Peter Hyndal Executive Director of AGA,
Peter Hyndal Executive Director of AGA,

A Gender Agenda responds to the Marriage EqualityBill 2013 (ACT)

A Gender Agenda (AGA) today notes the introduction of the Marriage Equality Bill into the ACT Legislative Assembly. While AGA recognises that the Bill is an important milestone for the gay, lesbian and bisexual community, the legislation also highlights the slow progress on reforms that were promised to the intersex, transgender and gender diverse community back in 2003.
Executive Director of AGA, Peter Hyndal, reports that “the intersex and gender diverse population in Canberra still experiences exceptionally high rates of discrimination, unemployment and social marginalisation, as well as poor health outcomes and low rates of engagement with mainstream support services. These are issues that have a profoundly negative effect on people’s lives and need urgent attention at both an ACT and Commonwealth level.
In the area of legal recognition, Mr Hyndal explains that “the ACT Births Deaths and Marriages Registration Act 1997 (BDMR Act) currently requires a person to undergo unnecessary surgical sterilisation before they can change the record of their sex”. In March 2010, the ACT Human Rights Commissioner advised the Attorney-General that this arrangement “is inequitable and undermines dignity” and “imposes unjustifiable limitations on the human rights protected under the HR Act”.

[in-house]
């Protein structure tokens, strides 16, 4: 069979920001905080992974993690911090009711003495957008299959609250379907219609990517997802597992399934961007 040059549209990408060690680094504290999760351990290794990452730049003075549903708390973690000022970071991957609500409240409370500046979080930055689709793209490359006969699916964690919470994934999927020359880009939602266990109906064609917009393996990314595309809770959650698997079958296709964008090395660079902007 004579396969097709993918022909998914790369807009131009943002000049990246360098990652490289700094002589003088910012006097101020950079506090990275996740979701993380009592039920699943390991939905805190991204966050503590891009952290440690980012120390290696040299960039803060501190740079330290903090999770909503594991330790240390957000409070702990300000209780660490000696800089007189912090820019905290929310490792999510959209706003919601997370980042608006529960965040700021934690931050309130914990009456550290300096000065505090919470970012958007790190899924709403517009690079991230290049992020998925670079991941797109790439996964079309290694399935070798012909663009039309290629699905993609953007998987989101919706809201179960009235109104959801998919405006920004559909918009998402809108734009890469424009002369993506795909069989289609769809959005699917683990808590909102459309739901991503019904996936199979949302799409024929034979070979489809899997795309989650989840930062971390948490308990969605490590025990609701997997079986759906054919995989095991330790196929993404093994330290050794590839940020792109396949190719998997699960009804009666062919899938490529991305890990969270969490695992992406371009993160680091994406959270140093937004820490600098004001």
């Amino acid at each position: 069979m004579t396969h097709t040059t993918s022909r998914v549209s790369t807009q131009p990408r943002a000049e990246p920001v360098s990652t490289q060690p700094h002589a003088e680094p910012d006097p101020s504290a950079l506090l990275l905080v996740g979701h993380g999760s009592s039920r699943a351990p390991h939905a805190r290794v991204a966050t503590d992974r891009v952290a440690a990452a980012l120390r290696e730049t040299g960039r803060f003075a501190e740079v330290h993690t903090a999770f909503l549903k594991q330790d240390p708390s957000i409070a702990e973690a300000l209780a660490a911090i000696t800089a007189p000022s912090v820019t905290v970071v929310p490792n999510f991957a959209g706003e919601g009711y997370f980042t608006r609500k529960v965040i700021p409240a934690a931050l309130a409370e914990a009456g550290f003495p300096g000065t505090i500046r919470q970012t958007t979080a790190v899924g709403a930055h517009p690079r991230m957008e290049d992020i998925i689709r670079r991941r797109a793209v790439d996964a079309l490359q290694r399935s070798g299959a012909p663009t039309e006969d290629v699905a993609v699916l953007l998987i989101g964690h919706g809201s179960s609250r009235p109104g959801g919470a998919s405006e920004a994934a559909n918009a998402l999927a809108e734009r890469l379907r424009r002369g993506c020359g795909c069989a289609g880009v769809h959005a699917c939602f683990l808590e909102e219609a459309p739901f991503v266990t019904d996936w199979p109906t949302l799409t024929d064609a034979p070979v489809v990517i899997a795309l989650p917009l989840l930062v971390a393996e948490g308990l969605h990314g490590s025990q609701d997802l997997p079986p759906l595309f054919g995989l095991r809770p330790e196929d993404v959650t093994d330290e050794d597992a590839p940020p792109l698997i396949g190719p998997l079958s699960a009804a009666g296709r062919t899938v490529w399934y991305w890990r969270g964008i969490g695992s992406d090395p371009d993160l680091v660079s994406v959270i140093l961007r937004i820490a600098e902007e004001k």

Following the 2012 report of the ACT Law Reform Advisory Council (LRAC) on the legal recognition of sex and gender diversity in the ACT, the ACT Government expressed its support for a variety of amendments to improve the situation of sex and gender diverse people in the ACT. It has not, however, introduced any legislation to affect these changes.
In this context, Mr Hyndal observes that “the Government’s progress in the area of same-sex marriage and relative inactivity on the issue of the rights of sex and gender diverse people is very disappointing”.
Further, on the issue of marriage, Mr Hyndal explains that “there is still substantial confusion about whether intersex, transgender, genderqueer and other gender diverse people can marry under the Commonwealth Marriage Act 1961. Consequently, in the absence of any express inclusion in the ACT legislation, intersex and gender diverse people may be unable to marry in either the Commonwealth or the ACT, meaning that claims of achieving ‘marriage equality are misleading”.